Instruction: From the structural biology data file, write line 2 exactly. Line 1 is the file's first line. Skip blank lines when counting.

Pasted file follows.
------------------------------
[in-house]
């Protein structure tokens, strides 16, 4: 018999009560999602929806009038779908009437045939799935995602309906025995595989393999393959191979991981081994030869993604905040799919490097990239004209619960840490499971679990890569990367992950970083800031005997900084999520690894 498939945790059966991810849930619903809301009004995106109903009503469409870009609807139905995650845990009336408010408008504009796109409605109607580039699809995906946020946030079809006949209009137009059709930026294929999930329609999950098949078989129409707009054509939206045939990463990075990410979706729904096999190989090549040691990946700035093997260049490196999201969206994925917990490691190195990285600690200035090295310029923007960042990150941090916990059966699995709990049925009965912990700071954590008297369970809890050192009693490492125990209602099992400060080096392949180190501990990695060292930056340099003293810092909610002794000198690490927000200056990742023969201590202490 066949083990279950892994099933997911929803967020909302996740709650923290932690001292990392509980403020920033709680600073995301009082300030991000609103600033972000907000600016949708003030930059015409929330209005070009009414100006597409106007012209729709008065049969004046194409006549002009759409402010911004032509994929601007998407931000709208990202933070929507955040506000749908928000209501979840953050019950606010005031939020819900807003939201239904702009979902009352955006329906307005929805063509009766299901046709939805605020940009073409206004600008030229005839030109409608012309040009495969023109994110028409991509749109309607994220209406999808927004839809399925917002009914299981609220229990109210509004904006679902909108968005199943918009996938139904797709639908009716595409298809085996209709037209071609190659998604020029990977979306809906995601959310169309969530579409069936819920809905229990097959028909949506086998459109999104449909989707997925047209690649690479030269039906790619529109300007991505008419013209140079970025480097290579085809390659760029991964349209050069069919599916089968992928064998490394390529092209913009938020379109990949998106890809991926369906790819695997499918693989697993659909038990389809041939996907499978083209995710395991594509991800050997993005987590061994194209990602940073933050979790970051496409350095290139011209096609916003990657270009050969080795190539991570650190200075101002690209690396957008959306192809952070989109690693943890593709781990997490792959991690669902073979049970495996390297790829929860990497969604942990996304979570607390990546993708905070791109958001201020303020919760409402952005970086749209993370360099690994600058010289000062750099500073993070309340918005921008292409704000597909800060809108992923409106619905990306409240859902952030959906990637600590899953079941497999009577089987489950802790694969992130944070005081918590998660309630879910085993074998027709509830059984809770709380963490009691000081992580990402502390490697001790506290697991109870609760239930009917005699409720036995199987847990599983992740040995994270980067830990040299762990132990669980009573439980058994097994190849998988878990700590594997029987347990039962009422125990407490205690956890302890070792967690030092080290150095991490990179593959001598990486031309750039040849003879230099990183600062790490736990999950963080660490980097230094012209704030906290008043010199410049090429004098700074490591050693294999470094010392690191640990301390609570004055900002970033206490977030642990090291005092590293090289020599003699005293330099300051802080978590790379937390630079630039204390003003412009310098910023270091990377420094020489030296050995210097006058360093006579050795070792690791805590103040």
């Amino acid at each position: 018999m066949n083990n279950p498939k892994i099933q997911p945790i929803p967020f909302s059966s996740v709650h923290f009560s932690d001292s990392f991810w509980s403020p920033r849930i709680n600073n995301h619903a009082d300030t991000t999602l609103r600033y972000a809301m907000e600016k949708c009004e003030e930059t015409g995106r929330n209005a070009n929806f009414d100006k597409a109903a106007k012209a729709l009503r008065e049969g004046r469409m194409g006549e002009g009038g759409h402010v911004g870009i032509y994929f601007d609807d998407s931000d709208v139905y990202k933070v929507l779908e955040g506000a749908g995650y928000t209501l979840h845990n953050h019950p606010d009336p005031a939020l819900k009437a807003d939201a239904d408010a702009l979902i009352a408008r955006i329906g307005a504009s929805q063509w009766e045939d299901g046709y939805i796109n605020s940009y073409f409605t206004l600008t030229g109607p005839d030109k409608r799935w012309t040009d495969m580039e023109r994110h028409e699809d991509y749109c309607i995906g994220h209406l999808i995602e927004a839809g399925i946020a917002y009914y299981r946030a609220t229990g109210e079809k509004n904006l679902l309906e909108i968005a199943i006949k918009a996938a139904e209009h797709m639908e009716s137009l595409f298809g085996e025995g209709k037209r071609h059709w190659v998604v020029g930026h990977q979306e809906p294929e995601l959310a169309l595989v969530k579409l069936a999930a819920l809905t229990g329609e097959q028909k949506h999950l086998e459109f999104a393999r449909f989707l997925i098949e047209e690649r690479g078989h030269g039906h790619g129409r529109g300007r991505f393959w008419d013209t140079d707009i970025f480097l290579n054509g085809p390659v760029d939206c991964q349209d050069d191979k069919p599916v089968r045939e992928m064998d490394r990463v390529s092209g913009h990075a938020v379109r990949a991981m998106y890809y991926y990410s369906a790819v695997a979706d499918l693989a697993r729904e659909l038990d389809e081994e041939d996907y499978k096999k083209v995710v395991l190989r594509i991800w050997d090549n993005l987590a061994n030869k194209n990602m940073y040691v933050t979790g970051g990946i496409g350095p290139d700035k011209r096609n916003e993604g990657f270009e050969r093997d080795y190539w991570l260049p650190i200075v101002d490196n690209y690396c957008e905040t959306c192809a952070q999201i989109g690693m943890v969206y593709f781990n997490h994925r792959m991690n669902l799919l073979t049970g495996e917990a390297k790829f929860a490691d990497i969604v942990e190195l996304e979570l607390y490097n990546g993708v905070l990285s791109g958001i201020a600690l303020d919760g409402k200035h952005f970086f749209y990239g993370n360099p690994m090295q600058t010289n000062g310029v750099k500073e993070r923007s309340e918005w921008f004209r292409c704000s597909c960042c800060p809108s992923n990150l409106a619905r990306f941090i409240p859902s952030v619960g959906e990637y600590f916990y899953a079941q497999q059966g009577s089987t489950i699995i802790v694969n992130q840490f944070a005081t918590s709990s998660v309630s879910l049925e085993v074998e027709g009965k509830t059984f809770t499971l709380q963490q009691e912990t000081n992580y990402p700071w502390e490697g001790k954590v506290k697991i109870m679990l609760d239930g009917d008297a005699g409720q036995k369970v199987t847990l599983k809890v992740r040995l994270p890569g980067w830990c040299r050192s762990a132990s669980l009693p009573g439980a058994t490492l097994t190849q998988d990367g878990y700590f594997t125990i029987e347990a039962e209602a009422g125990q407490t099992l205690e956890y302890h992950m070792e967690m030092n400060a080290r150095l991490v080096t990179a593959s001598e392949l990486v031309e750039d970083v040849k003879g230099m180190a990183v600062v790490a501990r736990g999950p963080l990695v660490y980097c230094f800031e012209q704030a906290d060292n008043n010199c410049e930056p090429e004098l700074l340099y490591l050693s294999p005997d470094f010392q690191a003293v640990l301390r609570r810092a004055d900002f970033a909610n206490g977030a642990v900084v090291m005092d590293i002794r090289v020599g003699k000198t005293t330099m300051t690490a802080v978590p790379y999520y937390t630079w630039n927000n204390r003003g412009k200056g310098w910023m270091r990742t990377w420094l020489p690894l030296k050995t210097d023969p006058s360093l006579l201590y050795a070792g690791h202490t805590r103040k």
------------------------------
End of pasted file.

């Protein structure tokens, strides 16, 4: 018999009560999602929806009038779908009437045939799935995602309906025995595989393999393959191979991981081994030869993604905040799919490097990239004209619960840490499971679990890569990367992950970083800031005997900084999520690894 498939945790059966991810849930619903809301009004995106109903009503469409870009609807139905995650845990009336408010408008504009796109409605109607580039699809995906946020946030079809006949209009137009059709930026294929999930329609999950098949078989129409707009054509939206045939990463990075990410979706729904096999190989090549040691990946700035093997260049490196999201969206994925917990490691190195990285600690200035090295310029923007960042990150941090916990059966699995709990049925009965912990700071954590008297369970809890050192009693490492125990209602099992400060080096392949180190501990990695060292930056340099003293810092909610002794000198690490927000200056990742023969201590202490 066949083990279950892994099933997911929803967020909302996740709650923290932690001292990392509980403020920033709680600073995301009082300030991000609103600033972000907000600016949708003030930059015409929330209005070009009414100006597409106007012209729709008065049969004046194409006549002009759409402010911004032509994929601007998407931000709208990202933070929507955040506000749908928000209501979840953050019950606010005031939020819900807003939201239904702009979902009352955006329906307005929805063509009766299901046709939805605020940009073409206004600008030229005839030109409608012309040009495969023109994110028409991509749109309607994220209406999808927004839809399925917002009914299981609220229990109210509004904006679902909108968005199943918009996938139904797709639908009716595409298809085996209709037209071609190659998604020029990977979306809906995601959310169309969530579409069936819920809905229990097959028909949506086998459109999104449909989707997925047209690649690479030269039906790619529109300007991505008419013209140079970025480097290579085809390659760029991964349209050069069919599916089968992928064998490394390529092209913009938020379109990949998106890809991926369906790819695997499918693989697993659909038990389809041939996907499978083209995710395991594509991800050997993005987590061994194209990602940073933050979790970051496409350095290139011209096609916003990657270009050969080795190539991570650190200075101002690209690396957008959306192809952070989109690693943890593709781990997490792959991690669902073979049970495996390297790829929860990497969604942990996304979570607390990546993708905070791109958001201020303020919760409402952005970086749209993370360099690994600058010289000062750099500073993070309340918005921008292409704000597909800060809108992923409106619905990306409240859902952030959906990637600590899953079941497999009577089987489950802790694969992130944070005081918590998660309630879910085993074998027709509830059984809770709380963490009691000081992580990402502390490697001790506290697991109870609760239930009917005699409720036995199987847990599983992740040995994270980067830990040299762990132990669980009573439980058994097994190849998988878990700590594997029987347990039962009422125990407490205690956890302890070792967690030092080290150095991490990179593959001598990486031309750039040849003879230099990183600062790490736990999950963080660490980097230094012209704030906290008043010199410049090429004098700074490591050693294999470094010392690191640990301390609570004055900002970033206490977030642990090291005092590293090289020599003699005293330099300051802080978590790379937390630079630039204390003003412009310098910023270091990377420094020489030296050995210097006058360093006579050795070792690791805590103040």